Everyone said it was impossible, but that didn’t deter Colorado State University chemist Eugene Chen, who recently was awarded the Presidential Green Chemistry Challenge Award. Chen did the impossible by creating a polymer material from a monomer that was thought to be non-polymerizable by most scientists. Not only did he overturn a long-held scientific belief, Chen’s discovery also may revolutionize the field of bioplastics.
Chen started his experiments with the monomer Gamma-butyrolactone. Also known as GBL, the colorless liquid is a common reagent used as a cleaning solution, a superglue remover, and more. The scientific community believed the monomer was too stable to polymerize and pointed to measured reaction thermodynamics as proof to support their assertions. Chen suspected some of these reports were incorrect, so he decided to go with his hunch and began experimenting with GBL polymerization.
Chen and Hong not only worked out a method that caused GBL to form a polymer, the pair also figured out to make the polymer into different shapes. By varying the reaction conditions and the catalysts they used in the reaction, the researchers found they could form either a linear or a cyclic version of the polymer. In the end, the material they called poly(GBL) was very similar to P4HB, a polymer derived from bacteria that is used as a biodegradable form of plastic. Because it is more abundantly available and cheaper to produce, however, poly(GBL) could potentially replace P4HB in the growing market for bioplastics.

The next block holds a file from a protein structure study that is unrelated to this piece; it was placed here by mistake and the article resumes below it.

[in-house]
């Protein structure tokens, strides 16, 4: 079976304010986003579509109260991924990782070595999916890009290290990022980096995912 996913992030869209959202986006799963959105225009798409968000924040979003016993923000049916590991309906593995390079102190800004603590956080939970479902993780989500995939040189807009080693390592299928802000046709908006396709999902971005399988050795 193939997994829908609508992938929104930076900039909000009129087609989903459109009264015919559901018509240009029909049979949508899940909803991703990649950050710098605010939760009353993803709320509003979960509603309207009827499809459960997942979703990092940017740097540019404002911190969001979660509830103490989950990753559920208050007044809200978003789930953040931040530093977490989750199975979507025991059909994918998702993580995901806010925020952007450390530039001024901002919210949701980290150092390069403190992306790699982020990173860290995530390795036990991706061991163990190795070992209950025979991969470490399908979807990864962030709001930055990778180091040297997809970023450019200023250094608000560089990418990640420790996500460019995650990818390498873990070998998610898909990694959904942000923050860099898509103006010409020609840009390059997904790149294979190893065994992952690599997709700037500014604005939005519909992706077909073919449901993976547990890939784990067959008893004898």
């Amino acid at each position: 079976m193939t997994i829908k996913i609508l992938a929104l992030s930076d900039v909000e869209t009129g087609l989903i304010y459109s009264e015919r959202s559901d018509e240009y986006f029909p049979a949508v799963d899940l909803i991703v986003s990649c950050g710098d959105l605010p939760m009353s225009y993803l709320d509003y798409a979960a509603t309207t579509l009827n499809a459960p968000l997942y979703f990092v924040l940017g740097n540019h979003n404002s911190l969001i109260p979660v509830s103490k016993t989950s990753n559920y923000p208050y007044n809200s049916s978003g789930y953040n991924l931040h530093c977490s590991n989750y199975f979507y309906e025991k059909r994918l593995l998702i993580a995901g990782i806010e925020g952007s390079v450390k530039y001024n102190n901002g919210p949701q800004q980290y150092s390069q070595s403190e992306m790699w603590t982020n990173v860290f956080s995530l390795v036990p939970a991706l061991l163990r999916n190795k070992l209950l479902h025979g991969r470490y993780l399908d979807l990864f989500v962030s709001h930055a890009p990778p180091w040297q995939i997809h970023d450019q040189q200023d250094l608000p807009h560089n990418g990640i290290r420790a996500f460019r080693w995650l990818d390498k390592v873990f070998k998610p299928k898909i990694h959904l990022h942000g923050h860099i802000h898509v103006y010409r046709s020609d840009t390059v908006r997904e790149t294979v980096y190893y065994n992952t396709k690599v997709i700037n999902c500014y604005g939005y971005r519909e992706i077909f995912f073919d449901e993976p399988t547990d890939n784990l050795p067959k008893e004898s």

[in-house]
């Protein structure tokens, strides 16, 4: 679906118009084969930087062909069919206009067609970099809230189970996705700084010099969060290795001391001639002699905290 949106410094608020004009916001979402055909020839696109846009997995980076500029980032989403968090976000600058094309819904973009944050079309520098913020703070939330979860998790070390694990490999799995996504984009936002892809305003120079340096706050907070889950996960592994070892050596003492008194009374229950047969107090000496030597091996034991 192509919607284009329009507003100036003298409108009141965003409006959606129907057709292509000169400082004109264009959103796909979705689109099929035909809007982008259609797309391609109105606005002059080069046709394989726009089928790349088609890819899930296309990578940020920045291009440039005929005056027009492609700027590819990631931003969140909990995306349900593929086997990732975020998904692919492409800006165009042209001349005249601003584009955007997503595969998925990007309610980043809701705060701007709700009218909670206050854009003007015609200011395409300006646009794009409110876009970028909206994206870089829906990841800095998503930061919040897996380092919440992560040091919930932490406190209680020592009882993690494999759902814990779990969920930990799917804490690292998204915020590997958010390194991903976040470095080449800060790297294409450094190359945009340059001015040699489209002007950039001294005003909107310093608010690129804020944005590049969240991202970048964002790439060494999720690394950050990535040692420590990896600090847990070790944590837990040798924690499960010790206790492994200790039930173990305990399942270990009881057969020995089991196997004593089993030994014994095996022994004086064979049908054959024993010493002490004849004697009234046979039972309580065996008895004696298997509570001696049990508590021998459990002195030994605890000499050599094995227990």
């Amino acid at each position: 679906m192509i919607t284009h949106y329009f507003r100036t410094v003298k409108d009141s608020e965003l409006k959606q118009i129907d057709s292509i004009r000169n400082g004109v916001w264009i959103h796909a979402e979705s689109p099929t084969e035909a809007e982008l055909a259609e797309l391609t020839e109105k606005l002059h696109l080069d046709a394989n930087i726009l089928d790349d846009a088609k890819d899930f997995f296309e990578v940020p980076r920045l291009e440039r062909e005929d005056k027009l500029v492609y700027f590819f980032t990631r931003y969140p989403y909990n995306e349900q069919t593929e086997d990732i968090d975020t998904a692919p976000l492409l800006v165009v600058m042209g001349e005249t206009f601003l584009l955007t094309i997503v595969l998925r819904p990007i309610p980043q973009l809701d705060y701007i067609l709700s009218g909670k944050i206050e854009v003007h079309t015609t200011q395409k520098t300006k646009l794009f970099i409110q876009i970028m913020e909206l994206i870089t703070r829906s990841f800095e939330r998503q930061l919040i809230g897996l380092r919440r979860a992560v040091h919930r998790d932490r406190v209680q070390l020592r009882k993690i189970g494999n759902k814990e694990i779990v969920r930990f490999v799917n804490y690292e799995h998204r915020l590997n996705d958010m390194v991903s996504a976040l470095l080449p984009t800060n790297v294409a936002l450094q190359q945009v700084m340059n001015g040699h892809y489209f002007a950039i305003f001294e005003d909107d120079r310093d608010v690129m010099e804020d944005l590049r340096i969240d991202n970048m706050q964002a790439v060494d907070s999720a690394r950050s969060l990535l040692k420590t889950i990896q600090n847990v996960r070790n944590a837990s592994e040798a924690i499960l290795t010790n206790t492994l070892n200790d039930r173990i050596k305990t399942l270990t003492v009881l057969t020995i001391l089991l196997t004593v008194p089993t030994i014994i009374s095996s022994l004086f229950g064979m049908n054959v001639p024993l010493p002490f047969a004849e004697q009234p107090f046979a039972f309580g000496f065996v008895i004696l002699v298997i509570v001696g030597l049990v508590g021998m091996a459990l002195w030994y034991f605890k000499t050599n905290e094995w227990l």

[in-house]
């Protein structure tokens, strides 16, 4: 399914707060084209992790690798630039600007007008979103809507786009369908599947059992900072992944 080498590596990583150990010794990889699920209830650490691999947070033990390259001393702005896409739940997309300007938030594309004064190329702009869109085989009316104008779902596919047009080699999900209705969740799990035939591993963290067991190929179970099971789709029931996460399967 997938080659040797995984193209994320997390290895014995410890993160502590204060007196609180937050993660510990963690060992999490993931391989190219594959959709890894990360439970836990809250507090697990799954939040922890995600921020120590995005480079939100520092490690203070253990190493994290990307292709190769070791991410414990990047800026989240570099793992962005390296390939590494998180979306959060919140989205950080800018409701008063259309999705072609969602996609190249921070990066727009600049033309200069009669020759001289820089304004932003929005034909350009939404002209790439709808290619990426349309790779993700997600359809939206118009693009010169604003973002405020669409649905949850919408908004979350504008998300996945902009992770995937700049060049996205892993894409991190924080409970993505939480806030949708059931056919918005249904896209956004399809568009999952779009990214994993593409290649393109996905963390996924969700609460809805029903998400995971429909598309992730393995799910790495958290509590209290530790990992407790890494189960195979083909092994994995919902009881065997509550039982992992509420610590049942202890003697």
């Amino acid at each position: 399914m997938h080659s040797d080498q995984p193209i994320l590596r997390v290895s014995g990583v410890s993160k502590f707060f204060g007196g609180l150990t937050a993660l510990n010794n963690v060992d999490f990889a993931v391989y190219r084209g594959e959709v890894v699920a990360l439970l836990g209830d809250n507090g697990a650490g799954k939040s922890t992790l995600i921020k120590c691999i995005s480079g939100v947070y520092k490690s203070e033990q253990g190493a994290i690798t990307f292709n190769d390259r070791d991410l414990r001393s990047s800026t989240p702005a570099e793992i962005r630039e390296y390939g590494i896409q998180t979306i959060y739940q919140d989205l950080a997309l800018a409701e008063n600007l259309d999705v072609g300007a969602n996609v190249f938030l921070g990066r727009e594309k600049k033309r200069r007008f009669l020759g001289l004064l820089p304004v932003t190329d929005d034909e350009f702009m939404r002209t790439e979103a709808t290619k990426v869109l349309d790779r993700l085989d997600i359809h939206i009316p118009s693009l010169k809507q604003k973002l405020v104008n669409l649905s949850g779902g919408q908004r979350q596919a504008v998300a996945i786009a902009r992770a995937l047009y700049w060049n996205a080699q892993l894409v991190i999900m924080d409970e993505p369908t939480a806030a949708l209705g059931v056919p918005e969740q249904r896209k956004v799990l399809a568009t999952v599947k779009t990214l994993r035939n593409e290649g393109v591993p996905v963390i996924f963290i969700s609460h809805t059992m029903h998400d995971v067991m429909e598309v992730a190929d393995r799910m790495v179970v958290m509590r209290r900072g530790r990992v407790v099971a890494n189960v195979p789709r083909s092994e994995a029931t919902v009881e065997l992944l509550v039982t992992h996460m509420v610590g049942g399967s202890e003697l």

Poly(GBL) has another property that makes it even more useful as an environmentally-friendly source of plastic. The researchers developed a reverse thermal reaction that caused the polymer to revert to its original monomer form. Unlike current bioplastics such as PLA that are only partially biodegradable, this reverse reaction makes poly(GBL) completely recyclable. Bioplastic objects made from the poly(GBL) material can be recovered from the waste stream and recycled using a thermal reaction that converts the plastic polymer back to its monomer form. Once recovered, the GBL monomer is ready again for use in future plastic products.
This breakthrough could open the door for the production of a bioplastic material that is not only petroleum-free, but that can also be recycled easily under heat. Knowing its market-changing potential, Chen has filed a provisional patent for the discovery. “In my 15 years at CSU, I would probably call this my group’s most exciting piece of work,” Chen said in a statement. “This work creates a class of truly sustainable biopolymers, as they are both biorenewable and recyclable, based on a bioderived monomer previously declared non-polymerizable.” Chen and postdoctoral fellow Miao Hong described this discovery in a recent issue of Nature Chemistry journal.